Westbrook scores .7 fewer points and averages .6 fewer assists.
Westbrook had a PER of 23.3 with a true shooting percentage of .538 and .161 win shares per 48 minutes. Rose had a PER of 23.4 with a true shooting percentage of .545 and .209 win shares per 48 minutes.
Westbrook has a lower PER, albeit barely, a slightly lower true shooting percentage and a significantly lower win shares per 48 minutes.
Bear in mind that Westbrook is the second-best player on the Thunder behind Kevin Durant, and as a result is less inclined to see as many double-teams.
Also bear in mind that Rose was playing hobbled for the second half of this season and his numbers took a hit because of it.
Defensively things aren't quite so close. Rose has a points-per-play against of .78 over the last two years compared to Westbrook's total of .90. That's a dramatic difference.
So let's recap. A healthy Westbrook drawing fewer double-teams produces offensive numbers which aren't quite as good and is completely outclassed on defense by Rose, who played a significant portion of his games injured.
No, Westbrook is not as good as Rose. He's an outstanding player, but he seems to have given up almost entirely on the notion of passing this year, and until he re-discovers that aspect of his game, as well as learns to play defense, he's not a superstar.
Carmelo Anthony is as close as you can get to being a superstar as you can come without actually being a superstar.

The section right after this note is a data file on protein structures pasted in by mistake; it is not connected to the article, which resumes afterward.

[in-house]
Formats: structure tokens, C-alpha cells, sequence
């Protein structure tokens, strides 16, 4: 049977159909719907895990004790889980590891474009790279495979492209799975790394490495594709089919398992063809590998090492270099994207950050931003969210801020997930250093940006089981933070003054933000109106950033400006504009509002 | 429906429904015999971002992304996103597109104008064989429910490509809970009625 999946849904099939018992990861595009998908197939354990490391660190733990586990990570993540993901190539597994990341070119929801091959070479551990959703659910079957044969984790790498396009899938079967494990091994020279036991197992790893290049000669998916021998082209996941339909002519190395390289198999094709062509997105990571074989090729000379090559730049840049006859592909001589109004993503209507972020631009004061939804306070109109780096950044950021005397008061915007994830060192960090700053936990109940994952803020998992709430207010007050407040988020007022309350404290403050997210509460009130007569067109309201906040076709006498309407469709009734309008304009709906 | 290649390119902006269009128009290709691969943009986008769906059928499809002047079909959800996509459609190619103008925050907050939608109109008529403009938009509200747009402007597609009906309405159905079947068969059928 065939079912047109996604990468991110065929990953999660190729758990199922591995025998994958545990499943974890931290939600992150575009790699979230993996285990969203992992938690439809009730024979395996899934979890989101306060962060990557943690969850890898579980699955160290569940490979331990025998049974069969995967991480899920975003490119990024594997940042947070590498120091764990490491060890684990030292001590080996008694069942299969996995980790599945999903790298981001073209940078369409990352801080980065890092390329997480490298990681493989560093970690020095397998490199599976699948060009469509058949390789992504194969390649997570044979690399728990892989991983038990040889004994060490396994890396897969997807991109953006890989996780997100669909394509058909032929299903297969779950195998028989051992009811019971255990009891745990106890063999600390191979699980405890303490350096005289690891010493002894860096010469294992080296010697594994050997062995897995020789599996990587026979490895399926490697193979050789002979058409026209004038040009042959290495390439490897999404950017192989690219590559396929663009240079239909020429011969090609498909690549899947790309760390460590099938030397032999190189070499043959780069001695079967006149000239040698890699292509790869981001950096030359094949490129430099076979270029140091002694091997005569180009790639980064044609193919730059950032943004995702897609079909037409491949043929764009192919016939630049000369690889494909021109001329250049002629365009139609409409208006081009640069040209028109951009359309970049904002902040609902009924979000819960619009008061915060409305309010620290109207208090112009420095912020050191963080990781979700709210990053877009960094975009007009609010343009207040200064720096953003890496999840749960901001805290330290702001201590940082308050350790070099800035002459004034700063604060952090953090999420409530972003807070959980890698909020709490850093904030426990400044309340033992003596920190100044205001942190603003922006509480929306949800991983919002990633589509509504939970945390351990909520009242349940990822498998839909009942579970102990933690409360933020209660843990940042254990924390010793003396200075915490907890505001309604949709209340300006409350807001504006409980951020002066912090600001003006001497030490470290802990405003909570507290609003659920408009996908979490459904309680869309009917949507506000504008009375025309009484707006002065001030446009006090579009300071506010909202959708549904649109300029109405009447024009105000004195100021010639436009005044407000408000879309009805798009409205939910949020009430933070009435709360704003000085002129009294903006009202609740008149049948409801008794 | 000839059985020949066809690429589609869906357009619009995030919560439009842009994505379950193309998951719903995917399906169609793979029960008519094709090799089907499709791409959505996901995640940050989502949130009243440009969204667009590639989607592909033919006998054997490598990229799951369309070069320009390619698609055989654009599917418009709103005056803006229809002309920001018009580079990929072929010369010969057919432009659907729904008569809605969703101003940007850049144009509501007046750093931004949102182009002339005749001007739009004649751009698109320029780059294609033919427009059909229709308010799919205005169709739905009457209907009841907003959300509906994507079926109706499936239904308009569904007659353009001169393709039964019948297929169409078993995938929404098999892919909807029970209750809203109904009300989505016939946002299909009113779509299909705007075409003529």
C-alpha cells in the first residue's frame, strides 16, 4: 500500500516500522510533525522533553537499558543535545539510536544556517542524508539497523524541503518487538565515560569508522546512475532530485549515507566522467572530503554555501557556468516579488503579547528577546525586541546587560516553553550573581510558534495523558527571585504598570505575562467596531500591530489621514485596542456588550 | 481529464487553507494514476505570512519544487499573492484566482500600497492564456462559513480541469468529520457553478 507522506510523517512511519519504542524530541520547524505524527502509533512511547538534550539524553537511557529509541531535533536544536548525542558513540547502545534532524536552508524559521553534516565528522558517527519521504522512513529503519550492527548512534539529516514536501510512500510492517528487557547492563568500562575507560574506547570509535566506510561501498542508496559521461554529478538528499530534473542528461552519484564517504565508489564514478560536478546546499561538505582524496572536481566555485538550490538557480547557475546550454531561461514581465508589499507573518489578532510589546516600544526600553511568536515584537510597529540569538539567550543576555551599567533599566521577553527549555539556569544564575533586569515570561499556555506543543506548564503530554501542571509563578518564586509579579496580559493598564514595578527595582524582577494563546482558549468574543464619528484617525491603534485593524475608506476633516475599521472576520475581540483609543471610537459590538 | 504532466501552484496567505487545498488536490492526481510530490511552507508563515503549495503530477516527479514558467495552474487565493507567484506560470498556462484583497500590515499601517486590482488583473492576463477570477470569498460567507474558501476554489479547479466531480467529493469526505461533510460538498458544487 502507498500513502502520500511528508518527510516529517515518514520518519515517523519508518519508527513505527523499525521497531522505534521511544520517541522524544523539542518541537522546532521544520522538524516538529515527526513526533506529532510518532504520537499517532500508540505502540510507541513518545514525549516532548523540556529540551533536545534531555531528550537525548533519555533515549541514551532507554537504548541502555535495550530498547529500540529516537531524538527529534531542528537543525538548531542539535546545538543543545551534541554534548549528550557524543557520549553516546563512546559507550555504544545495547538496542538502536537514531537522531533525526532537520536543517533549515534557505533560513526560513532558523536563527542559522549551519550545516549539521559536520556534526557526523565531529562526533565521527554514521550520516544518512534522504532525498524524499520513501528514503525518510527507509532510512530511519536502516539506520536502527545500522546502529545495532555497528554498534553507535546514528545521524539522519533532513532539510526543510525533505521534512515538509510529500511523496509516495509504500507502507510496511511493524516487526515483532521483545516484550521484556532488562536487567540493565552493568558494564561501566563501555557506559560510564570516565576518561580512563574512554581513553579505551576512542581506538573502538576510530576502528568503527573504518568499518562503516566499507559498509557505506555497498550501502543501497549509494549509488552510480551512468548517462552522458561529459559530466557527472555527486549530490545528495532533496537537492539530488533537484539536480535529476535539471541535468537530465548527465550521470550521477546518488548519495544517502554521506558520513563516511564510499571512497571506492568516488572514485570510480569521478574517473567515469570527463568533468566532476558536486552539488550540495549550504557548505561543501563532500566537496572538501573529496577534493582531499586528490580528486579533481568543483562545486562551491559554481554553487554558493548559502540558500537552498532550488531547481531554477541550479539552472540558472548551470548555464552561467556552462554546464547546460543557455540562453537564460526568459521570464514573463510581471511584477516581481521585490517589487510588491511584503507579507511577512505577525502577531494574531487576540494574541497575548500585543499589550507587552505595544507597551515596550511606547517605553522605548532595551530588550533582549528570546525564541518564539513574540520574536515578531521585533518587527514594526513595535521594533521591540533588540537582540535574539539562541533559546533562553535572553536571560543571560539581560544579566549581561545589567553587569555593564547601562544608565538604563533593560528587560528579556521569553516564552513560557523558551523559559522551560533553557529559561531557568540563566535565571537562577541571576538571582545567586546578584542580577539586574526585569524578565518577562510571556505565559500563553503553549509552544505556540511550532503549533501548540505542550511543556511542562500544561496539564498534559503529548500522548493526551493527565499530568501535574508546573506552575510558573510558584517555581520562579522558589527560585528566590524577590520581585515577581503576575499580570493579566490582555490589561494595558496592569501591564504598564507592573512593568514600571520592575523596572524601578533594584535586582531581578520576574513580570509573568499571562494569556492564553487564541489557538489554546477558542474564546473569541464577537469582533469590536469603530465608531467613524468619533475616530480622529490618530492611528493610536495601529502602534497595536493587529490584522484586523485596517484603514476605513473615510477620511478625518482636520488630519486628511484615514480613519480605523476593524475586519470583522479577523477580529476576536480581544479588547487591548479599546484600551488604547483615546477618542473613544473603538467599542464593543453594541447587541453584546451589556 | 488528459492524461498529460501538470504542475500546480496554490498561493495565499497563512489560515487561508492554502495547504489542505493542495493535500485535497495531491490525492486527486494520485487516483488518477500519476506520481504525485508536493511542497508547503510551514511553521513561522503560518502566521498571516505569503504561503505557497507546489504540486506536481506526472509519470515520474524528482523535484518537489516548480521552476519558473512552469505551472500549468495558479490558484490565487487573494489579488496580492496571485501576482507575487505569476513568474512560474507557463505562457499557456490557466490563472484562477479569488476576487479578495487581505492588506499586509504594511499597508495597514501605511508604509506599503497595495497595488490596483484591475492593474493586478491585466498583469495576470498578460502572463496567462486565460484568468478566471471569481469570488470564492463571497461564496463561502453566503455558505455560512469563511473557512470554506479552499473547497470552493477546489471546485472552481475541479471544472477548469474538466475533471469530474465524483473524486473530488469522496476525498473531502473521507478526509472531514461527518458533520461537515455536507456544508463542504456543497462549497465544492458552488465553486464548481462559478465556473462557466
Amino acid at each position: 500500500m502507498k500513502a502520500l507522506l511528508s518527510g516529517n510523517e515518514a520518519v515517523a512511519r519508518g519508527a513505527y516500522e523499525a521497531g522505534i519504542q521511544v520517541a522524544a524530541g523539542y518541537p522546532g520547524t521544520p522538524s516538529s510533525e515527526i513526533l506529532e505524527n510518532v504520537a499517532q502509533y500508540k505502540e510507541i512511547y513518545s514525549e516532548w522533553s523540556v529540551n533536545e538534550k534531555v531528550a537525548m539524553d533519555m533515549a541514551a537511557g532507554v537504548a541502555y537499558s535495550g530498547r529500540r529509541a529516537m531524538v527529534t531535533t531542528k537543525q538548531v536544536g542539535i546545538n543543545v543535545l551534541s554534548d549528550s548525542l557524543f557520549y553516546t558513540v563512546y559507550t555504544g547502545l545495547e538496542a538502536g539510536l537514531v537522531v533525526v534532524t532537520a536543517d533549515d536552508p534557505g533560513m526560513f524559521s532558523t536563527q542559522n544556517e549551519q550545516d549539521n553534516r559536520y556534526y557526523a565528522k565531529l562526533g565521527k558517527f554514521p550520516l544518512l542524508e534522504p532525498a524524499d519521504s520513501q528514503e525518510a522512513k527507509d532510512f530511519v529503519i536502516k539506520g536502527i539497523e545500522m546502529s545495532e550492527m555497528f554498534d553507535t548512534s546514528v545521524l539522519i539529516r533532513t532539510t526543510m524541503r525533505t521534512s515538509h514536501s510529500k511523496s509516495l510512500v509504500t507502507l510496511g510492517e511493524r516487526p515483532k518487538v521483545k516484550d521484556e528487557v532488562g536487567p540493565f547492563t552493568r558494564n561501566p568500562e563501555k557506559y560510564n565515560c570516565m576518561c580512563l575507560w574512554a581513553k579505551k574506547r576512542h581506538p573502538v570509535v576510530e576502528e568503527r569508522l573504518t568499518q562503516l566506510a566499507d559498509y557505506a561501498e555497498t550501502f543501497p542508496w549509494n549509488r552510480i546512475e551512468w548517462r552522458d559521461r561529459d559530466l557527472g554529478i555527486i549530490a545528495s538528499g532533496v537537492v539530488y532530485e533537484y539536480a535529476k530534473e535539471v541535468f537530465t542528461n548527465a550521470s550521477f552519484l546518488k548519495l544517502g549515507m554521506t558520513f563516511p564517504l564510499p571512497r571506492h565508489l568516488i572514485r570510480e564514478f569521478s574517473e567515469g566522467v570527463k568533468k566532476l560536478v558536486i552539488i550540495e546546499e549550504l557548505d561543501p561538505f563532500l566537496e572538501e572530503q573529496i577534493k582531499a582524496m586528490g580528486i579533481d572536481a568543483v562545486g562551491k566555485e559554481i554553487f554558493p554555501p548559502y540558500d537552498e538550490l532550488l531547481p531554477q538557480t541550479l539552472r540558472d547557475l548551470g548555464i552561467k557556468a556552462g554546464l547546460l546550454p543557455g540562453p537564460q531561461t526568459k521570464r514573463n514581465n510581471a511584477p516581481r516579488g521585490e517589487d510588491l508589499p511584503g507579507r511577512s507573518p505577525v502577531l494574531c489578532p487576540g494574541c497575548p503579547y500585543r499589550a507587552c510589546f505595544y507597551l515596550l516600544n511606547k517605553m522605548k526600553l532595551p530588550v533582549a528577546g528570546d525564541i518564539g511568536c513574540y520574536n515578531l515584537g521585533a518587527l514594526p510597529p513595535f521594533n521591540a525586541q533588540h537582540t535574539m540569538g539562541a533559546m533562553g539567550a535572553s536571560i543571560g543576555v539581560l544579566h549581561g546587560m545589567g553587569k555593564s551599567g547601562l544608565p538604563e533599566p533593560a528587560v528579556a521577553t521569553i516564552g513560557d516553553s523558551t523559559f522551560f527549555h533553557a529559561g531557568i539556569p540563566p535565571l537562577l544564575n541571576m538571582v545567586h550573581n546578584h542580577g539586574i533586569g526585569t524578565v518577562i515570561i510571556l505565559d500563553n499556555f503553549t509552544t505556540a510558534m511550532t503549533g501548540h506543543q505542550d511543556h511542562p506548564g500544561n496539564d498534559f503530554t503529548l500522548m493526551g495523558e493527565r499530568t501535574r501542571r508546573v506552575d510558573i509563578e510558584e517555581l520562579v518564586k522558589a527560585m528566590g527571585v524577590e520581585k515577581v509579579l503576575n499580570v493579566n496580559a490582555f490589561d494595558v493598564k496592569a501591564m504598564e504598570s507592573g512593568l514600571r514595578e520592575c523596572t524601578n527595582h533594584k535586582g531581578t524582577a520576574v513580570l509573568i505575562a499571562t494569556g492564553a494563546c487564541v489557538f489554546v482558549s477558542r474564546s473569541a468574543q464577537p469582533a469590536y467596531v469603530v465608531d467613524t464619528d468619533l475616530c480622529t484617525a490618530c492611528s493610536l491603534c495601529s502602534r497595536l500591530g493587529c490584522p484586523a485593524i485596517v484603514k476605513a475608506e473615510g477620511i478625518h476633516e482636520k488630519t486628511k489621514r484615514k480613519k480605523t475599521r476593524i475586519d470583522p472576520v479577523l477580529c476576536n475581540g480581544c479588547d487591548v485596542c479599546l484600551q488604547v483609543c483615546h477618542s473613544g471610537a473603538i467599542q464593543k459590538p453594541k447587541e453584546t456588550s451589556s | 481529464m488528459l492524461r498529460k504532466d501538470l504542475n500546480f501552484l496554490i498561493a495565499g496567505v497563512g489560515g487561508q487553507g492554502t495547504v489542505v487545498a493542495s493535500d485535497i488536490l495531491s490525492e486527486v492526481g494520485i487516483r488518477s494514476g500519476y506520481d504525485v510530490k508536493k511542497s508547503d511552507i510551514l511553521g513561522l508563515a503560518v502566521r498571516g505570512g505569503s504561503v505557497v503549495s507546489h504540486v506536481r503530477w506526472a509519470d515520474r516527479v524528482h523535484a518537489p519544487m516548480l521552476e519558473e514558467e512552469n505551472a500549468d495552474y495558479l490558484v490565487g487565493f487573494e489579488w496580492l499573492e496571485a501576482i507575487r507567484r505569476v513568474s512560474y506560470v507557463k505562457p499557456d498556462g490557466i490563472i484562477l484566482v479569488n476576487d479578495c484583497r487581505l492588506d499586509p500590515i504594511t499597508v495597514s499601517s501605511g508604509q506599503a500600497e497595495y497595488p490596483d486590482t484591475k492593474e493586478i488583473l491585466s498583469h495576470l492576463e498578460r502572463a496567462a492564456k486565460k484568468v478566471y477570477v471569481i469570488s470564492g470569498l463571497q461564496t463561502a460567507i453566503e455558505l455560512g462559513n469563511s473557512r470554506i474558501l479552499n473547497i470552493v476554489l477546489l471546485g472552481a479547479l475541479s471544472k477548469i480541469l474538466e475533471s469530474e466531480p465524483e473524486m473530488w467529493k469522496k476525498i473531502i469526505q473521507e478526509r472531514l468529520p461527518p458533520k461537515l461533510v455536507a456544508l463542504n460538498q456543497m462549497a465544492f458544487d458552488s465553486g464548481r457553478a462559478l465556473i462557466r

The problem with Anthony is that he doesn't make the players around him better. Since he got traded from Denver to New York, not only did the Nuggets get better as a team, it seems that all of Anthony's former teammates got better too.
NBA.com's advanced stats reveal some interesting realities.
In 2011, Ty Lawson averaged 18.2 points per 36 minutes without Anthony and 12.9 with him.
Nene averaged 18.3 without him and 17.5 with him.
J.R. Smith averaged 19.4 without him and 13.2 with him.
Amar'e Stoudemire averaged 30.8 without him and 20.2 with him.
This year Stoudemire averaged 21.7 without him and 17.8 with him.
This year Jeremy Lin averaged 22.4 without him and 17.4 with him.
The talented players around him consistently are worse when he is on the court. Great players make their teammates better.
There was no wondering what Ty Lawson meant when, according to NBC New York, he said shortly after the trade, "There's no sticky hands out there."
Anthony, at times, can carry a team with his scoring, and because of that he's on the precipice of being a superstar. However until he "washes his hands" so to speak, he can't be.
Superstars don't forget what they learned in kindergarten.